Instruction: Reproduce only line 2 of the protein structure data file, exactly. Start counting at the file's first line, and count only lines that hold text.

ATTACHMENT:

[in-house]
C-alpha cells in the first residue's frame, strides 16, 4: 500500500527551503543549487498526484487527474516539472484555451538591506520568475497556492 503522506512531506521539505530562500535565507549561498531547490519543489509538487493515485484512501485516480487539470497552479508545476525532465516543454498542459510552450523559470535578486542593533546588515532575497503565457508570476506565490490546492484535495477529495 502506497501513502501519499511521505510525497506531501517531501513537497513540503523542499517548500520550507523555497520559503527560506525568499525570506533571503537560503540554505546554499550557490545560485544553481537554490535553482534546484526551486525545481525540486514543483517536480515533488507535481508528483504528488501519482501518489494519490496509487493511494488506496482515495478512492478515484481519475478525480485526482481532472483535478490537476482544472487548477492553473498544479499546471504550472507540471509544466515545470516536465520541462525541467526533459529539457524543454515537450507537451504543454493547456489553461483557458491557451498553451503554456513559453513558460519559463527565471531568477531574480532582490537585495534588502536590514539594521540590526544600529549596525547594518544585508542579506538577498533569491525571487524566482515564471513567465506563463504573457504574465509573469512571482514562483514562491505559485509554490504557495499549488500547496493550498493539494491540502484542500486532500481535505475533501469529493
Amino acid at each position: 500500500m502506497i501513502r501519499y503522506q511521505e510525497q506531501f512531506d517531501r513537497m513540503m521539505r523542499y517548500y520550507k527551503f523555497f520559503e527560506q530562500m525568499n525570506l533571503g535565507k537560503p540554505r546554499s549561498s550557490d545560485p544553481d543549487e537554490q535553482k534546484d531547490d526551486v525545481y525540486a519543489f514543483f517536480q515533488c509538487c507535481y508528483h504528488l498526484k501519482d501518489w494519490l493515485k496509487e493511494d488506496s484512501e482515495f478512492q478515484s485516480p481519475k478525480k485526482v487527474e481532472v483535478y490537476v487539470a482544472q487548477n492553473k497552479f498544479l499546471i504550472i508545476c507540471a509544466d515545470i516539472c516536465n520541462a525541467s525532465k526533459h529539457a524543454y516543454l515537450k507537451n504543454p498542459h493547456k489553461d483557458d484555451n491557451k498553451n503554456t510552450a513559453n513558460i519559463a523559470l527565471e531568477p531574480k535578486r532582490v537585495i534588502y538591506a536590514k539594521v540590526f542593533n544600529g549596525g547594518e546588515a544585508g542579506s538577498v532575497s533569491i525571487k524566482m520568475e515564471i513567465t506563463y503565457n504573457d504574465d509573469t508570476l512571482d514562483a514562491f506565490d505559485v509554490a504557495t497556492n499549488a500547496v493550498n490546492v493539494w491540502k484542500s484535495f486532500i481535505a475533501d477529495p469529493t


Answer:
C-alpha cells in the first residue's frame, strides 16, 4: 500500500527551503543549487498526484487527474516539472484555451538591506520568475497556492 503522506512531506521539505530562500535565507549561498531547490519543489509538487493515485484512501485516480487539470497552479508545476525532465516543454498542459510552450523559470535578486542593533546588515532575497503565457508570476506565490490546492484535495477529495 502506497501513502501519499511521505510525497506531501517531501513537497513540503523542499517548500520550507523555497520559503527560506525568499525570506533571503537560503540554505546554499550557490545560485544553481537554490535553482534546484526551486525545481525540486514543483517536480515533488507535481508528483504528488501519482501518489494519490496509487493511494488506496482515495478512492478515484481519475478525480485526482481532472483535478490537476482544472487548477492553473498544479499546471504550472507540471509544466515545470516536465520541462525541467526533459529539457524543454515537450507537451504543454493547456489553461483557458491557451498553451503554456513559453513558460519559463527565471531568477531574480532582490537585495534588502536590514539594521540590526544600529549596525547594518544585508542579506538577498533569491525571487524566482515564471513567465506563463504573457504574465509573469512571482514562483514562491505559485509554490504557495499549488500547496493550498493539494491540502484542500486532500481535505475533501469529493